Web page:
THERE seems to be two main ways that modifiers put strength into vehicles. There’s the ‘railway iron’ method, where the design relies on heavy structural members that resist the applied stress from bigger engines in a simple fashion to get a strong structure. Traditional and modern hot rod chassis and some street machine subframes rely on this approach, but it’s often unnecessarily heavy and can look a little crude. Boxing a chassis with 3/8-inch plate and using I-beam X-members come to mind as examples of this kind of overkill.
This article was first published in the August 2019 issue of Street Machine
During the 50s and 60s, factory designers found it convenient to keep convertibles rigid by simply adding massive I-beams to their closed car frames to replace the loss of the roof structure. If you have worked on one of these cars you know how big yet inadequate those frames were. Fabricators seem to have been drawn into this approach too.
But the other approach I see in the garages of elite shops and in small operations with clever operators is the use of lightweight design to achieve structural strength. By using shape rather than mass, the fabricator can build a more efficient structure that also looks fantastic, and one that draws people to look more closely at the vehicle.
As an engineer, I am always looking at bridges, trying to understand the design concept used in a particular bridge structure. One thing I know is that the enemy of bridges is self-weight. The first thing that a bridge must do is to hold itself up; the Sydney Harbour Bridge has to support about 40,000 tonnes of its own weight before vehicles and trains can add more load. So engineers use smart design to minimise weight and maximise strength, and the solutions they come up with are amazing.
So it is with cars, too. Whether we are boxing the frame of a ’32 Ford or a ’69 Pontiac, we are using the rectangular shape to create strength, and it’s pointless to use material that’s any heavier than the rest of the frame or the body. It’s just like bridge design – self-weight is our enemy, and material efficiency is important.
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In the clever shops and garages, I am now seeing fabrication to achieve strength using tubular frame structures that use triangulation. The strongest shape for an assembly of members is the triangle. Round tubing can go oval-shaped under load, rectangular shapes can go out of square, but a triangular shape cannot be distorted unless one side of the triangle fails. A centre X-member is a collection of triangles, which is why it works so well in a chassis – a member has to fail for the X to fail. The three points of a triangle define a plane; that’s why a three-legged stool never rocks – it finds its own plane and settles. Modern engine mounts have three mounting points for the same reason.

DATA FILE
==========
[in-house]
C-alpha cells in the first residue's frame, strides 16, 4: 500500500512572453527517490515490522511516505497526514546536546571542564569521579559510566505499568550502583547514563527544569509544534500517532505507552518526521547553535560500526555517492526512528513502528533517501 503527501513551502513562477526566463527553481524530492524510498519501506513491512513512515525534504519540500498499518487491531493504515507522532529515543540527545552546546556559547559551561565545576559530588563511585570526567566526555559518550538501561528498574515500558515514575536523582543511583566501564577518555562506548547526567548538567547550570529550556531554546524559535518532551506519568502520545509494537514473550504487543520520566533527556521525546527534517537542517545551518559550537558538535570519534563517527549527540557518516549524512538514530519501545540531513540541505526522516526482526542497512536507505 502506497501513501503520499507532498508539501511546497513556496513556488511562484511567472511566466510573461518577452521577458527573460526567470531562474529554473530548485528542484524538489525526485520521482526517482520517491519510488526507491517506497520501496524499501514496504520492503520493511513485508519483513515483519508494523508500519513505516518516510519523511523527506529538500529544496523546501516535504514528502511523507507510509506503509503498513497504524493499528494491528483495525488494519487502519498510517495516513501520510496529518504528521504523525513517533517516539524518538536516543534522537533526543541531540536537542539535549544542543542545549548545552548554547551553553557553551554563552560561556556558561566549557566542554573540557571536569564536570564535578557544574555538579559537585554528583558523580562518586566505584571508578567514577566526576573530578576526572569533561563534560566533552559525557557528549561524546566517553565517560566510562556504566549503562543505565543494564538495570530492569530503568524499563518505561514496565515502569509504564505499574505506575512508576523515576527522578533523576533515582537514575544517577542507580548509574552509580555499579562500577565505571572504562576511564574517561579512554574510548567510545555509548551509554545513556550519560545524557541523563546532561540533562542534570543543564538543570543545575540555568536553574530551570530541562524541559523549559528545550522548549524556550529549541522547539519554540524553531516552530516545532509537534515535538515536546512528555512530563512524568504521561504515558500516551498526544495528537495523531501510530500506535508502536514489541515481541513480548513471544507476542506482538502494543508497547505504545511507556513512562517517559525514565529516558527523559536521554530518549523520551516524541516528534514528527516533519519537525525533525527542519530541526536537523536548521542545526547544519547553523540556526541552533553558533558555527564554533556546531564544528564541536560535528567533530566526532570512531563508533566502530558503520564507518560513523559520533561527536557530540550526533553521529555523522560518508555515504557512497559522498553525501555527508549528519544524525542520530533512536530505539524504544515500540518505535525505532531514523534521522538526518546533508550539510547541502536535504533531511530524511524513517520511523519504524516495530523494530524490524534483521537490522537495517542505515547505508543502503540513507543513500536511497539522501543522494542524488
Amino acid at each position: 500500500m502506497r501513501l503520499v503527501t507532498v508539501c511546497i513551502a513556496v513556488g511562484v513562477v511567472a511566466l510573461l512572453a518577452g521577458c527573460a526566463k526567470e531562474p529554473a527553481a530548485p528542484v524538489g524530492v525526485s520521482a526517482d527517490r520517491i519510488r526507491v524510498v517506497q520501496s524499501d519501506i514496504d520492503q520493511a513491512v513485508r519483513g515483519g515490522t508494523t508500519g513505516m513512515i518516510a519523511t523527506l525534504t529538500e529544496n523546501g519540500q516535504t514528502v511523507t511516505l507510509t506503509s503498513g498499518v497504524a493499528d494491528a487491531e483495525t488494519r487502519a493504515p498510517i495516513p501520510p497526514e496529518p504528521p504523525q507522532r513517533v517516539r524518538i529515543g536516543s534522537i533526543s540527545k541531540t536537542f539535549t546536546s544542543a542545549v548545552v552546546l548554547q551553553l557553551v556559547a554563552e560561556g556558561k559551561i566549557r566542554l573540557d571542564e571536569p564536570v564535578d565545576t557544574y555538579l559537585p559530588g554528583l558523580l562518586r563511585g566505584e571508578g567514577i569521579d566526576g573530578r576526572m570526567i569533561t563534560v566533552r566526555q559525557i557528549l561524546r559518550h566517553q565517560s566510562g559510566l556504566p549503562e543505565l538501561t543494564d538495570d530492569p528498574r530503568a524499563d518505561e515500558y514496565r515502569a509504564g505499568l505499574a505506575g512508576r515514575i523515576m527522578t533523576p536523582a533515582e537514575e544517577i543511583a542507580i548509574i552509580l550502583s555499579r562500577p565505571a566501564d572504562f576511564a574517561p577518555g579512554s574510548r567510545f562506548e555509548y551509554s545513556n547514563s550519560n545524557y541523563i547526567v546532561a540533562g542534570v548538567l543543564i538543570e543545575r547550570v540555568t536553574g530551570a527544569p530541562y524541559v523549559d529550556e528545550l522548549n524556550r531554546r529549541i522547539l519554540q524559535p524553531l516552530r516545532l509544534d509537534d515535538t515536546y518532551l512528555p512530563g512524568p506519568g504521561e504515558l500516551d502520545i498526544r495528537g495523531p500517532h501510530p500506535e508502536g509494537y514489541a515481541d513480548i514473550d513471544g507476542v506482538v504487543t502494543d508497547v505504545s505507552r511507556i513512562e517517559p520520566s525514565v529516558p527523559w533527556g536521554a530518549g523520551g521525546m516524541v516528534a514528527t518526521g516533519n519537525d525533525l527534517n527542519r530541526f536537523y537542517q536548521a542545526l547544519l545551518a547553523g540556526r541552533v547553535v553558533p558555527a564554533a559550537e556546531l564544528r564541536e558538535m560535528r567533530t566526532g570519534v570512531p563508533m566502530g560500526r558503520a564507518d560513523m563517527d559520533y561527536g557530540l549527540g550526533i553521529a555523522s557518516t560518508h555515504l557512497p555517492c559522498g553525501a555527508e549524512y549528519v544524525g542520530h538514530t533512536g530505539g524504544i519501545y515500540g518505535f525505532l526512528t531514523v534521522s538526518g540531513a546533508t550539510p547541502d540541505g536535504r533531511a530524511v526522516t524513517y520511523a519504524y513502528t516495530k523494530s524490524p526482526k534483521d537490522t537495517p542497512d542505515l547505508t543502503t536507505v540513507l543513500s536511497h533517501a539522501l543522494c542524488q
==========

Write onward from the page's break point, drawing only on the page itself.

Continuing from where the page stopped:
You see the use of the triangulation concept everywhere you look in our pastime of modifying vehicles. Gussets that are used to support brackets and to protect rectangular shapes are most commonly triangular. The gusset must fail for the triangle to be broken.
Take a look at an alternator bracket, for example. It starts with two mounting points on the base of the alternator. Then add a brace that extends back from the alternator body to the lower of the two mounts. It’s a triangular arrangement that cannot fail unless a bolt or the bracket material fails. Vibration is also reduced because the shape cannot distort.
Fabricators are now using lightweight design to reinforce the modifications being carried out, including the use of thin-plate bracketry instead of the heavy-wall tubing we have seen traditionally. Smart fabricators are building complex shapes for car bodies and undercarriages with a large number of small triangles to form a smooth, strong shape. They are also using lightweight sheet-metal ‘top hat’ sections for reinforcing as required, instead of RHS.
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Smart design takes more time and effort, but is much more rewarding. Observers will see that a well-engineered vehicle is different, and they may not be sure why unless they look more carefully. That makes your project interesting!
UNITARY-construction vehicles have been with us since the early 1950s. Using practices developed in aircraft engineering, car manufacturers adopted unibody construction for their passenger vehicles. They developed complex stamped sheet-metal parts, with an almost infinite number of small shapes bent and formed for strength then welded together to form an amazingly stiff structure.
HERE are some tips to help you maximise your vehicle’s strength.
- Use material thicknesses that suit surrounding materials. Brackets and boxing should be no more than 1.5 times the parent material thickness.
- Choose shapes to maximise strength and minimise weight.
- The triangle is a powerful tool in designing modifications that will not fail and that will create vibration-proof mountings. Make it your friend and it will work for you.
- Use depth-of-section to achieve strength in bending. In a unibody vehicle, the depth-of-section is ultimately the depth of the total vehicle – so a sedan is much stronger than a cigar-shaped convertible.
- Smart fabricators need to think about the total vehicle strength as a unit. We’ll spend more time on depth-of-section in the next issue.